Tuesday, April 19, 2011

Thoughts from "On An Overgrown Path"

I am becoming increasingly convinced that the solution to classical music's current problems lies not with the fashionable mantra of increased accessibility, but rather in the fuzzy area that lies between science and pseudoscience. An earlier post touched on Bell's theorem, which asserts that one subatomic 'object' can affect another such object without even the slightest interval of time or space separating them. This could mean that in classical music the composer, performer, audience, instruments, hall acoustic, physical performance space, climactic and environmental conditions, in fact every aspect of physical and cultural landscape, are connected more deeply and subtly than is currently thought.
Read the whole post "If classical music is not live it is dead" over at On An Overgrown Path.

I can listen to a recording a hundred times and have a different experience each time, but my listening experience has everything to do with me and nothing to do with the people who made the recording. A great recording can be an excellent document, and it can be extremely exciting, but it can't be more than either a document of an event, or a rendered object. It can't do anything other than repeat itself over and over, and in order even to do that it requires a machine. A recording also only engages one of our senses, and we do have at least five.

Being present at a concert, as either a performer or as a member of an audience, is a different experience from that of listening to a recording. The presence and the relevance of a moment simply cannot be captured in any more than a superficial way, even with the finest audio and video equipment. The presence and relevance of a moment can be enhanced by technology, but the experience, in that case, is being controlled by a director, a producer, an audio engineer, and/or camera operators. The resulting object can be terrific, but it can never be more than an object.

Moments of true excitement can't be planned. The groundwork can be set, and people can have expectations, but nobody can pre-determine the actual moments when a musical-chemical reactions will happen (or even if they will happen). That's part of the fun.

That's one reason the above post from "On An Overgrown Path" is so relevant.


The Unrepentant Pelleastrian said...

Hello Elaine,

Pliable wrote:

It seems classical music's ability to make the essential connection with inner life is surprisingly sensitive to external circumstances


In classical music the composer, performer, audience, instruments, hall acoustic, physical performance space, climactic and environmental conditions, in fact every aspect of physical and cultural landscape, are connected more deeply and subtly than is currently thought.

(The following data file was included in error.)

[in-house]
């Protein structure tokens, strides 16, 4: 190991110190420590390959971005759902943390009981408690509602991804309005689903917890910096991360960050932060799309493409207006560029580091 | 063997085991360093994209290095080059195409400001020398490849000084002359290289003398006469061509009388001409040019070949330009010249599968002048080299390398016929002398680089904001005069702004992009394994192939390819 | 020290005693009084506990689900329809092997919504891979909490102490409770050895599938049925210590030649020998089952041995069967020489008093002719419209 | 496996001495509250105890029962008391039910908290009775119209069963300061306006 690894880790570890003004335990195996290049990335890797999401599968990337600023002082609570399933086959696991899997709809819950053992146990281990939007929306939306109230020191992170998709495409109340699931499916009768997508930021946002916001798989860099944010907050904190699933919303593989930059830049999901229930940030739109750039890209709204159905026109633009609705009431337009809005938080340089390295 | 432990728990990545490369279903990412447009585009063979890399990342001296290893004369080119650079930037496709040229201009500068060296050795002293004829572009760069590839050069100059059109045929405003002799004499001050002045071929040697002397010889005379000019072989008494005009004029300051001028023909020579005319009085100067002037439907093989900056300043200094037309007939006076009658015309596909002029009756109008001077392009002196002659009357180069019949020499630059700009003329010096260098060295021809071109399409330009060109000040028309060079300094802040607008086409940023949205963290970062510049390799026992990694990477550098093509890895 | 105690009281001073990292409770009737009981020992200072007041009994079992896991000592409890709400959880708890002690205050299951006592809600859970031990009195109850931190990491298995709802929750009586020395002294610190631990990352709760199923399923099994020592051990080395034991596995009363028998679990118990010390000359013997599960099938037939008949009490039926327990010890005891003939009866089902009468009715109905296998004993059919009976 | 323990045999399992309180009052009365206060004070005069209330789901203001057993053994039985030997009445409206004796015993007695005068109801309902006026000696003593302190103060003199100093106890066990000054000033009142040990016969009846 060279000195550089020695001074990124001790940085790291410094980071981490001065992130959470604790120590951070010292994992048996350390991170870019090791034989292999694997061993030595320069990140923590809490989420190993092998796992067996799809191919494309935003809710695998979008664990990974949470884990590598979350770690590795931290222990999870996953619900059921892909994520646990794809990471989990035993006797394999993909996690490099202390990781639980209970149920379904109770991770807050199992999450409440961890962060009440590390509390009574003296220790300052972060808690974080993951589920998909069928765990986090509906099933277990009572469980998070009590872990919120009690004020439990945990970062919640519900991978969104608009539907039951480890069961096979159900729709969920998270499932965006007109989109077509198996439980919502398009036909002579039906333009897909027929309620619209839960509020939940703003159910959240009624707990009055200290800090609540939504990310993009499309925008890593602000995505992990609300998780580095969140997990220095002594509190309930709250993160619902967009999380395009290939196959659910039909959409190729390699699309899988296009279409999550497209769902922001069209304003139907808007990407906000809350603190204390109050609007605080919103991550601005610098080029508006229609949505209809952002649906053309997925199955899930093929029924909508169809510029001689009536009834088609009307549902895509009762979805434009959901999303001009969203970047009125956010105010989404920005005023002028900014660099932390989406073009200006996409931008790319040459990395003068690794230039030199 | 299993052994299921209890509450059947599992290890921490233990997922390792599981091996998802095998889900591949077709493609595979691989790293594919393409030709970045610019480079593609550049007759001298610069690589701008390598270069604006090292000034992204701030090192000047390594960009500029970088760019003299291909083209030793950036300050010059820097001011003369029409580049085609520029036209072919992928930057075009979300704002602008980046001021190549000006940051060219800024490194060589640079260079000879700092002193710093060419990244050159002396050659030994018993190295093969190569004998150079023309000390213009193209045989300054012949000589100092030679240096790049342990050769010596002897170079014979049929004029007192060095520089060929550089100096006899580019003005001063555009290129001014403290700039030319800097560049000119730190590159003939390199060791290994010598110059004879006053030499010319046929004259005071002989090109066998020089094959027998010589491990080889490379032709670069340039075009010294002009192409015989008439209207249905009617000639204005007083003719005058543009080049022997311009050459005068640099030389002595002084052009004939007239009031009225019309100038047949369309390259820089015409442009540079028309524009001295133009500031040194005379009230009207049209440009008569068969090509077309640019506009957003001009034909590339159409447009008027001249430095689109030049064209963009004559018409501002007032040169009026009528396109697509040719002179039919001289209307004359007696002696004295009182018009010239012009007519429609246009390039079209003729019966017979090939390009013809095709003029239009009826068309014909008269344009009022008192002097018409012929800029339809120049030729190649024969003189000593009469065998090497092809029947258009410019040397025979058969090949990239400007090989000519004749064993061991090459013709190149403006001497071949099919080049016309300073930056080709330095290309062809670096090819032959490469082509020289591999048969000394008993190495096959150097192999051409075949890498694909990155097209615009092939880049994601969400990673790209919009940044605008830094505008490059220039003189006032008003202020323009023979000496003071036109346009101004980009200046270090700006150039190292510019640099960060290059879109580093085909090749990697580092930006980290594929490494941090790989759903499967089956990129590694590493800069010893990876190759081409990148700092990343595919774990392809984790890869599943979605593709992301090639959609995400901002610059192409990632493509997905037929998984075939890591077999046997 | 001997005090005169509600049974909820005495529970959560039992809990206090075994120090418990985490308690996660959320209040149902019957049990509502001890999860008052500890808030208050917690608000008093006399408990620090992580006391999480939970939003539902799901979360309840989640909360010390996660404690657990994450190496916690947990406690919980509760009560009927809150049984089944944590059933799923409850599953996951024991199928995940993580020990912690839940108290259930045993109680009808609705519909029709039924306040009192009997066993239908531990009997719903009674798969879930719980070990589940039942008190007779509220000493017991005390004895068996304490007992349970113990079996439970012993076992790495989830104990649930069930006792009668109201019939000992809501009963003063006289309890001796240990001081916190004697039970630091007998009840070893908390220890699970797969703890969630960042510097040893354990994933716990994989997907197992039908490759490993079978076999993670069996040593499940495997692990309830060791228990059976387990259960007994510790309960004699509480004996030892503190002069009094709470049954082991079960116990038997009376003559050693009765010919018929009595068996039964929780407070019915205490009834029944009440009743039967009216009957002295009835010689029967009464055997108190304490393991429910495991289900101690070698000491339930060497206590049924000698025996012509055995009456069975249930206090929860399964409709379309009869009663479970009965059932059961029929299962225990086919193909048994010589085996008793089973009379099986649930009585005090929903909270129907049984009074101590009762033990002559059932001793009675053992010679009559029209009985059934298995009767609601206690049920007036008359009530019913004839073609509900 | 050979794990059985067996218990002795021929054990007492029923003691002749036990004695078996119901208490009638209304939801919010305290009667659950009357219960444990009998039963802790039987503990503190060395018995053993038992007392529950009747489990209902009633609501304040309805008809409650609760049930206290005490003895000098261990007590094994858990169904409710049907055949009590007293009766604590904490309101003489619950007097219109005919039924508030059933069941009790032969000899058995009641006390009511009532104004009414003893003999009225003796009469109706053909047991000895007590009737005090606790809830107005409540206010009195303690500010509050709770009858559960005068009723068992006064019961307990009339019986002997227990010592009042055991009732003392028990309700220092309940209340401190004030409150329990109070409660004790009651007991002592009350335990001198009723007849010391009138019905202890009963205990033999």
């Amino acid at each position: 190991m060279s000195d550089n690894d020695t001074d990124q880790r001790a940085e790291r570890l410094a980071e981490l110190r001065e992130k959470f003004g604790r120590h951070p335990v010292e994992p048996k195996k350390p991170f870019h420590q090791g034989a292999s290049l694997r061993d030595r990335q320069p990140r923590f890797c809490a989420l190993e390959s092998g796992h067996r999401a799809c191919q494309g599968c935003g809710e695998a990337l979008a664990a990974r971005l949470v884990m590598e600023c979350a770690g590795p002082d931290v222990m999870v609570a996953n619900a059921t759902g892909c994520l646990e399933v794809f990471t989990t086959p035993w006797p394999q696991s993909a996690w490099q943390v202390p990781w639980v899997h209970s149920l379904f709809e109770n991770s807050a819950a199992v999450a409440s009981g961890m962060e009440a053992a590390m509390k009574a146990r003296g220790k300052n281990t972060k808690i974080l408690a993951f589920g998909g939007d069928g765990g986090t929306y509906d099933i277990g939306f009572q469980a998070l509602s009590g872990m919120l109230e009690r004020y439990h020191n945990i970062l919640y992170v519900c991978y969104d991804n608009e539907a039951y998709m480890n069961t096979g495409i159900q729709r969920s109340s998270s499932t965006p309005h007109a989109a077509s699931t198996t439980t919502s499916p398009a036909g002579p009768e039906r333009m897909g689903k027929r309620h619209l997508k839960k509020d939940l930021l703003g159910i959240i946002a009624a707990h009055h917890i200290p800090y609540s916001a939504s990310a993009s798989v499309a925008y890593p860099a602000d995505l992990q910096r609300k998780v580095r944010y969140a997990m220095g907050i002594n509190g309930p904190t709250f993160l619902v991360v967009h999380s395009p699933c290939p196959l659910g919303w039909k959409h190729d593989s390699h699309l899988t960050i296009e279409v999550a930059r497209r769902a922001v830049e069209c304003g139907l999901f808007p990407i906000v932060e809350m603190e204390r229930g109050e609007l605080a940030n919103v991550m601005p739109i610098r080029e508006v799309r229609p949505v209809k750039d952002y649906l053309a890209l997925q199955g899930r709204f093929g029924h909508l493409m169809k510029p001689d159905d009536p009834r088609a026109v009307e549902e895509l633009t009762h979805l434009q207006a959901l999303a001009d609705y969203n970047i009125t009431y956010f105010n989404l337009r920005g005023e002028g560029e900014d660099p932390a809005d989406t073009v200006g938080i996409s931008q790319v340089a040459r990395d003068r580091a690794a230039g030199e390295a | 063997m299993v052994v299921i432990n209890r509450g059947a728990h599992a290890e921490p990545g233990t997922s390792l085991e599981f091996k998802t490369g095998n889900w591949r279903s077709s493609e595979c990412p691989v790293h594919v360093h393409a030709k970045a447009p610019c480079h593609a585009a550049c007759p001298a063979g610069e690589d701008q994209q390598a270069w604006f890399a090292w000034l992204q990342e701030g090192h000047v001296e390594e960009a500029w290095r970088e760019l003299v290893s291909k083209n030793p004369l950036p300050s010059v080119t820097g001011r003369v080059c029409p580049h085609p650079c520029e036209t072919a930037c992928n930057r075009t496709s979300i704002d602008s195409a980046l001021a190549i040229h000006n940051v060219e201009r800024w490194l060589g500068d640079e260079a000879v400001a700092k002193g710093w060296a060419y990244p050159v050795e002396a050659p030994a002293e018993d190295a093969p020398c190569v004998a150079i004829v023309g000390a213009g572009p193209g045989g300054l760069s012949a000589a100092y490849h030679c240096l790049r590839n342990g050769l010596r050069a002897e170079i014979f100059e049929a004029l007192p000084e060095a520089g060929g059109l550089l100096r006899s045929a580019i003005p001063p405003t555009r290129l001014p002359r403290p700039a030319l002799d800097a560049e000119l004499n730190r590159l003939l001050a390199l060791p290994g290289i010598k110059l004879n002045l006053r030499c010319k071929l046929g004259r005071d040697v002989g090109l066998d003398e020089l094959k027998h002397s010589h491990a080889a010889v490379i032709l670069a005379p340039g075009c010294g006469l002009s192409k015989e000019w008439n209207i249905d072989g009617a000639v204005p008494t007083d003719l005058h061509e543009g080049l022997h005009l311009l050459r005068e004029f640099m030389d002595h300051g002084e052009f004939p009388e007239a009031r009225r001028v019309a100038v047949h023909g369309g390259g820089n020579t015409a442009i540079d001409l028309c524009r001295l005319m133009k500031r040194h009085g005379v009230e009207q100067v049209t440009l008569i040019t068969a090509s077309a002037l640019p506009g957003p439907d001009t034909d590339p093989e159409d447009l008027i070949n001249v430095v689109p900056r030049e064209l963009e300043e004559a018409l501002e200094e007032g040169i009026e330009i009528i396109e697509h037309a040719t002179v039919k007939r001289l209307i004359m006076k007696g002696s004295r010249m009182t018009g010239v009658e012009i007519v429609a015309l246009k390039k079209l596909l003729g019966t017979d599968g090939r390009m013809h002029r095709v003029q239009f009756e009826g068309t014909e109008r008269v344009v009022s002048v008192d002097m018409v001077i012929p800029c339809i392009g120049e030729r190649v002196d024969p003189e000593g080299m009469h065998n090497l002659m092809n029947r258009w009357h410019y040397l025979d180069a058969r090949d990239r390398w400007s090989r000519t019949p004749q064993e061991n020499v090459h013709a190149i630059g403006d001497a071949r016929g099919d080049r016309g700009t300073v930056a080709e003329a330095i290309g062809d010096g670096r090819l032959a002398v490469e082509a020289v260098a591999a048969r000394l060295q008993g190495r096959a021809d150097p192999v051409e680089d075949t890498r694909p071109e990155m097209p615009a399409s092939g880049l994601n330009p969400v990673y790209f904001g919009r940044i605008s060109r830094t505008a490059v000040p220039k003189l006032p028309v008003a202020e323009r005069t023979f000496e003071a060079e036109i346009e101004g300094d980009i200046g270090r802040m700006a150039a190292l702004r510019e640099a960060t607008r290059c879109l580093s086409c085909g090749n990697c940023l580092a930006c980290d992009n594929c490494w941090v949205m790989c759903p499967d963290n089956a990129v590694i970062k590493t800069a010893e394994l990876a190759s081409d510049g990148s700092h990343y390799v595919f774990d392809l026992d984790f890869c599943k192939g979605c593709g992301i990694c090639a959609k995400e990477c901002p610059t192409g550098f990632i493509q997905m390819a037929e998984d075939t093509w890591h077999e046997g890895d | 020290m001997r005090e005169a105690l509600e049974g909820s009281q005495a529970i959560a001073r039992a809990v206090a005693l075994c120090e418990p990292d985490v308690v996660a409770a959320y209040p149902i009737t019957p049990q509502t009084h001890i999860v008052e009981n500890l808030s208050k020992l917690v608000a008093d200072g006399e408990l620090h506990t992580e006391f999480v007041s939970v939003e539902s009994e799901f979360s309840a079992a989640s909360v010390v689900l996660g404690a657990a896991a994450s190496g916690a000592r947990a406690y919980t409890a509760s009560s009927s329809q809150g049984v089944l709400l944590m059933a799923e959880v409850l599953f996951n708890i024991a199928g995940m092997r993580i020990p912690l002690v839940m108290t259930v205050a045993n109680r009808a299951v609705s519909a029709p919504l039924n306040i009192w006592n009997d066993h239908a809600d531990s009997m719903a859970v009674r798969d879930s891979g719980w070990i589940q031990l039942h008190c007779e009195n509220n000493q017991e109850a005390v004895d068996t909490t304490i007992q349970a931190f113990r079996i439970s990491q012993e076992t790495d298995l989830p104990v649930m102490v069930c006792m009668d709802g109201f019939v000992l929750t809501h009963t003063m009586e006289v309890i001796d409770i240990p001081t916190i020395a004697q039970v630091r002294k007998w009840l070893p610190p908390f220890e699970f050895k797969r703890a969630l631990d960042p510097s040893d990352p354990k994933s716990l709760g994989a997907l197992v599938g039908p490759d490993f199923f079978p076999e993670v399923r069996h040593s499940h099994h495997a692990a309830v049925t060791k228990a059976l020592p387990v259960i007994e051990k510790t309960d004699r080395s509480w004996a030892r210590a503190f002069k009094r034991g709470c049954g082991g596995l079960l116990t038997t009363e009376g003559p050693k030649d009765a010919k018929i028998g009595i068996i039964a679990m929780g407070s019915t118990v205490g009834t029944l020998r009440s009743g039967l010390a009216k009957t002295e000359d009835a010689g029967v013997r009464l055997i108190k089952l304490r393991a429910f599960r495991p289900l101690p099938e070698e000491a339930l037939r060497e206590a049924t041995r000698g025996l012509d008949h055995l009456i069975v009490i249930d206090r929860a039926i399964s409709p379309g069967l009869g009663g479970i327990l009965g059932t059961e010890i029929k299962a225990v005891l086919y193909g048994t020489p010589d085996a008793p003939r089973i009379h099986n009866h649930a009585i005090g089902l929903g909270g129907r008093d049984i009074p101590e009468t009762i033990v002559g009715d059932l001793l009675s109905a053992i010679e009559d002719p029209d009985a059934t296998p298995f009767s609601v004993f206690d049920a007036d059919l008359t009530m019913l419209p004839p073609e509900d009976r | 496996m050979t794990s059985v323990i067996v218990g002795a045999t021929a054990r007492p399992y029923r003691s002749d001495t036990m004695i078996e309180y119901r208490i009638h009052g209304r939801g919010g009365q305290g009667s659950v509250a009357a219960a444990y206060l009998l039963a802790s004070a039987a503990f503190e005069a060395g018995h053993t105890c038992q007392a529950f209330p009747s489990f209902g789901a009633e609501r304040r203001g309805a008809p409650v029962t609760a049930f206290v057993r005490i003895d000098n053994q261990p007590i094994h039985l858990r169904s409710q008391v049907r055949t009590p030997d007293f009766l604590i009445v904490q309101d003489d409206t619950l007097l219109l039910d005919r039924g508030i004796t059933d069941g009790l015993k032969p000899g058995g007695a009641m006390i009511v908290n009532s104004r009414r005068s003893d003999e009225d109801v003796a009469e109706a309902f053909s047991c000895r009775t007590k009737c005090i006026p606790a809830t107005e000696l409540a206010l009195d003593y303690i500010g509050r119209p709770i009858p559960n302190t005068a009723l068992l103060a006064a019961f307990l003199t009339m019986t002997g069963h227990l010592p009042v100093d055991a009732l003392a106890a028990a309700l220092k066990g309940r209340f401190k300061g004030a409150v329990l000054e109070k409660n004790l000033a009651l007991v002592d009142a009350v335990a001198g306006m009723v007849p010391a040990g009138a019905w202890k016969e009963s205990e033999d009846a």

Wow, I couldn't DISAGREE more with him.

At its best, classical music is a solitary and personal experience... It's between just you and the sound coming from the orchestra or quartet or opera house.

The fact that there are many people sitting in the same room with you (or any other 'environmental' detail) doesn't add anything to the experience.

Elaine Fine said...

I appreciate your comment, but I have no idea how to respond to it. As a musician my main reason for "being" is to communicate with people. The idea of music being a solitary experience is completely foreign to me.

Tamsyn Spackman said...

This is so true. As a music major, I experienced such a rich environment of live music, that I almost took it for granted. Now as a mother of three young children, I really miss it, and I have been looking for more opportunities where I can expose them (and me!) to child-friendly performances. Listening to recordings with the kids only goes so far. I am glad that I found your blog. Thank you for sharing. :o)

Elaine Fine said...


Looking at your blog (which I will be following in my reader) it seems like your house would be a "go to" place for some great musical experiences.

Anonymous said...

Must one believe in and agree with the supposition that classical music is in trouble? While entities might be, and while markets flux and tastes change, it seems there is more vitality in classical music as a genre today than ever before.

Maybe my glass is half full, instead of half empty, but the resonance of "classical music in trouble" doesn't work for me. I don't see "current problems," but rather increasing opportunities.

As for live versus "dead" recordings, I don't take to that distinction either. I enjoy both, and find one a support to the other. Ah well, those darn rose colored glasses....

Susan Scheid said...

I do get a great deal from listening to recordings, and for those far from urban centers where live performances may not be so readily available, I can only say thank goodness there is so much excellent recorded music available. That said, I have been struck, particularly as I've started to explore music that is more unfamiliar to me, at how much more readily I’m able to enter into the musical world presented through a live performance, when all five senses are engaged. Among many recent examples, I think of an eighth blackbird concert at Zankel Hall (I think particularly of the Stephen Hartke piece "Meanwhile"), John Luther Adams' Inuksuit at the Park Avenue Armory, and Wozzeck at the Met. I think also of contemporaneous, the youth-run group at Bard College, whose live performances of the work of young composers always leaves me stunned with pleasure and wanting more. And I cannot leave off mentioning the janus trio as a case in point. I’ve listened to their CD, i am not, many, many times, yet hearing them perform selections live at the Jerome Greene space lifted my understanding and appreciation of those compositions and janus’s performance of them to a whole new level.